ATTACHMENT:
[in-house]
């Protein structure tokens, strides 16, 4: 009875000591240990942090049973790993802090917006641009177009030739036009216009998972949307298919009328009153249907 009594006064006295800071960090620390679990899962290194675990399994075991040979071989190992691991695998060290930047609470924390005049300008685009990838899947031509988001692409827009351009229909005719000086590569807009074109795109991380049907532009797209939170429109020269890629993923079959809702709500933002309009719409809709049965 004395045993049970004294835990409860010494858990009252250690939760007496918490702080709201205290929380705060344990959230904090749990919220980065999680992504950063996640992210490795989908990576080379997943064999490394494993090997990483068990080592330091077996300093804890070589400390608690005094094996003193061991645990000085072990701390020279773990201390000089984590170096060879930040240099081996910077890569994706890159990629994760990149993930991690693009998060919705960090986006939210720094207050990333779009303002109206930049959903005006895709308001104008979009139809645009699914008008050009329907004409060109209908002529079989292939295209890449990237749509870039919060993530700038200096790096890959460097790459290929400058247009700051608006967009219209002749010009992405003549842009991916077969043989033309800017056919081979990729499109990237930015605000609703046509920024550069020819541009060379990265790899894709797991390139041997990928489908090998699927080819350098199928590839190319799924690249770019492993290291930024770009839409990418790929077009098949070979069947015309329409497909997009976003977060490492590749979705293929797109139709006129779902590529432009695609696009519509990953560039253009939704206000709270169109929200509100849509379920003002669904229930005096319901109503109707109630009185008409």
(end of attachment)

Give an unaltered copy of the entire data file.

[in-house]
């Protein structure tokens, strides 16, 4: 009875000591240990942090049973790993802090917006641009177009030739036009216009998972949307298919009328009153249907 009594006064006295800071960090620390679990899962290194675990399994075991040979071989190992691991695998060290930047609470924390005049300008685009990838899947031509988001692409827009351009229909005719000086590569807009074109795109991380049907532009797209939170429109020269890629993923079959809702709500933002309009719409809709049965 004395045993049970004294835990409860010494858990009252250690939760007496918490702080709201205290929380705060344990959230904090749990919220980065999680992504950063996640992210490795989908990576080379997943064999490394494993090997990483068990080592330091077996300093804890070589400390608690005094094996003193061991645990000085072990701390020279773990201390000089984590170096060879930040240099081996910077890569994706890159990629994760990149993930991690693009998060919705960090986006939210720094207050990333779009303002109206930049959903005006895709308001104008979009139809645009699914008008050009329907004409060109209908002529079989292939295209890449990237749509870039919060993530700038200096790096890959460097790459290929400058247009700051608006967009219209002749010009992405003549842009991916077969043989033309800017056919081979990729499109990237930015605000609703046509920024550069020819541009060379990265790899894709797991390139041997990928489908090998699927080819350098199928590839190319799924690249770019492993290291930024770009839409990418790929077009098949070979069947015309329409497909997009976003977060490492590749979705293929797109139709006129779902590529432009695609696009519509990953560039253009939704206000709270169109929200509100849509379920003002669904229930005096319901109503109707109630009185008409």